The Utah State Board of Education is currently in the standards revision process for the Utah State Social Studies standards only for elementary school grades (kindergarten through sixth grade), but we think it is helpful to review our state approach to civics education at all levels of education. Sutherland Institute is seeking to understand how well Utah’s current social studies standards help students fulfill their duties in civil society and government. For this review, we are specifically looking at equality before the law.

To help assess how well the current standards help students fulfill their duties in civil society and government with regard to equality before the law, we have decided to look for two main factors: (1) mentions of the Declaration of Independence or of the amendments to the Constitution by name (13-15 and 19) and (2) discussion of the substance in the Declaration of Independence or these amendments (i.e., the end of slavery, equal protection before the law, right to vote regardless of race or gender).

United States Government and Citizenship course

Mentions of the Declaration of Independence or amendments to the Constitution by name (13-15 and 19)

The standards do directly reference the Declaration of Independence, which sets the stage for the concept of equality, but the standards for this course do not directly mention any of the amendments listed above (13th, 14th, 15th, or 19th).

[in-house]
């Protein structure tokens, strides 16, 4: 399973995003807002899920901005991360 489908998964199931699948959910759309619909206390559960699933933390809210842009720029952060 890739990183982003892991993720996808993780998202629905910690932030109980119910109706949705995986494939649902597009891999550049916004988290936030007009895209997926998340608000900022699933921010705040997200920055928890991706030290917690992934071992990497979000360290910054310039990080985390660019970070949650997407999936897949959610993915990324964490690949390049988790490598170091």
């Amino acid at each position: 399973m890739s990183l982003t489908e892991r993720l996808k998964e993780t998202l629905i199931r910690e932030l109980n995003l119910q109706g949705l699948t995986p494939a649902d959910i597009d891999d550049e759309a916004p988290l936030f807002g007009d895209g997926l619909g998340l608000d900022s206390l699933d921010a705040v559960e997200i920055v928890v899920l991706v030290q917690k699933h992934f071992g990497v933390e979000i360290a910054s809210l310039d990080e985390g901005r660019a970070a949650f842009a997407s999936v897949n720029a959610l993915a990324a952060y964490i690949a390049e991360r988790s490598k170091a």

Discussion of the substance in the Declaration of Independence or these amendments (i.e., the end of slavery, equal protection before the law, right to vote regardless of race or gender)

While these standards don’t directly reference the amendments discussed above, some of the standards may indirectly lead educators to teach the substance or ideas found in them. For example, a few standards prompt students to look at “ideas” that may have influenced the Constitution, or trace how the application of case law spells out the rights in the Bill of Rights or current rights-related issues. In fact, one of those explicitly prompts discussion about civil rights, which is the struggle to secure those rights for black Americans during the civil rights movement. This may help to cover the themes in these amendments.

Conclusion

In short, Utah’s grade 7-12 United States Government and Citizenship standards do not give a very thorough treatment of the concept of “equality before the law,” which is certainly a background they will need to understand the issues and controversies of today.  These standards could be improved by providing direct references to amendments that implemented the Declaration’s vision of all people being created equal, or a discussion of their purposes which helped secure equality before the law.

(Note: What’s a “standard”? It is a broad statement of what students are expected to understand and/or know how to do within a certain discipline.

What’s an “objective”? An objective is a more focused description of what students need to know and/or be able to do within a given standard.

What’s an “indicator”? These are measurable and observable student actions that enable teachers to judge whether a student has mastered a particular objective.)